Author(s): Brennan G, Shafat A, Mac Donncha C, Vekins C
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Abstract BACKGROUND: Lower back pain (LBP) is ranked first as a cause of disability and inability to work, and is expected to affect up to 90\% of the worlds population at some point in their lifetime. The annual first time incidence of LBP is 5\%, and the annual prevalence (i.e. those suffering at time of questioning) is between 15 and 63\%. Prospective studies demonstrate that low back problems do not display a six-week spontaneous recovery pattern, as was once believed. The condition is regularly seen to worsen over time, becoming a chronic disorder, influenced by both physical and psychosocial factors. METHODS: The current study assessed the level of LBP amongst students engaged in educational programs that were physically demanding, and its influence on lower back problems. A 1-year retrospective questionnaire consisting of 37 closed, open and multi-choice questions was designed to ascertain self-reported information on the occurrence, cause and type of LBP. Treatment, care seeking and general knowledge regarding LBP were also recorded. Students were enrolled in BSc Equine Science, BSc Physical Education and BSc Sports & Exercise Science degree programs and a total number of 188 valid questionnaires were collected. RESULTS: The self reported, anthropometrical data for participants in this study are: age 20.9 +/- 2.7 yrs; height 171.8 +/- 9.3 cm; weight 66.7 +/- 10.4 kg; female 64\% (n = 120), male 36\% (n = 68). The overall self reported prevalence of LBP was 32\% (n = 61). Within the LBP population, 77\% reported their problem as recurring. Two factors showed significance as having an influence on LBP. They were age (21.6 +/- 3.5 yrs, p = 0.005) and hours of personal training physical activity (14.0 +/- 8.2 hrs per week, p = 0.02). LBP sufferers also displayed poor management of their condition and an interest in education and treatment of their problem. CONCLUSION: The current study revealed high prevalence of LBP consistent with that of the literature, and unveiled a recurrence rate and behavioral habits of sufferers, which are warning signs of a more chronic state to come. Novel data presented here offers strong support for the need for prospective injury tracking, plus educational intervention and treatment aimed at prevention of LBP.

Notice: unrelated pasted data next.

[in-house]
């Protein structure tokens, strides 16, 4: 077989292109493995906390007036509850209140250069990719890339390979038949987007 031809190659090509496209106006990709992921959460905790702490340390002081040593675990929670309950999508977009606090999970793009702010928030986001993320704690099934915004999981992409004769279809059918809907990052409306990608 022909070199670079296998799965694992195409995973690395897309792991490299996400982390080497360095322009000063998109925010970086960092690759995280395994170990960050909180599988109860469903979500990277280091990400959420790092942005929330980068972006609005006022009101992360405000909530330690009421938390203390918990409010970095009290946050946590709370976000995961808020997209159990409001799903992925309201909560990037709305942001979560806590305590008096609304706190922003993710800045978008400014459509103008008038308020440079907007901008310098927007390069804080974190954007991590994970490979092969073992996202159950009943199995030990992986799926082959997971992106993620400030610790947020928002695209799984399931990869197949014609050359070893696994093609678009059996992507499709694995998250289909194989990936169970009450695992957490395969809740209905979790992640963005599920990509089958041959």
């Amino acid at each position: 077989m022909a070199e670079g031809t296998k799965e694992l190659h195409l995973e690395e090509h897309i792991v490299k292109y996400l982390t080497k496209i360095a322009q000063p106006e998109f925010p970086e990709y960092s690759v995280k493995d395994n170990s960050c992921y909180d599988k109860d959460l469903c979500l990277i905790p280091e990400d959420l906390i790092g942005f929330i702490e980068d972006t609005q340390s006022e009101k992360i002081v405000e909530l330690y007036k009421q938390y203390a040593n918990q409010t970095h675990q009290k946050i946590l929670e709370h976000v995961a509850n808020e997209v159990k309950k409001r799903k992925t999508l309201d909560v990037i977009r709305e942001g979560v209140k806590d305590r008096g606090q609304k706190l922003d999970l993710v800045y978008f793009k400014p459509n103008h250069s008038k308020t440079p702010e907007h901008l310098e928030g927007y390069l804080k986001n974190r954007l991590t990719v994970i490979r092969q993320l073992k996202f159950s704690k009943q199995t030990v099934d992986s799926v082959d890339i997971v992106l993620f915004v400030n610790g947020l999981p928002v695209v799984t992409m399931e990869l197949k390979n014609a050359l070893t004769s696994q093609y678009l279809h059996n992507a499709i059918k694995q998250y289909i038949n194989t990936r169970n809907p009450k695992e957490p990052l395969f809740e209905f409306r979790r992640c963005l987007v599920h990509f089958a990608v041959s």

This article was published in BMC Musculoskelet Disord
and referenced in Journal of Pain & Relief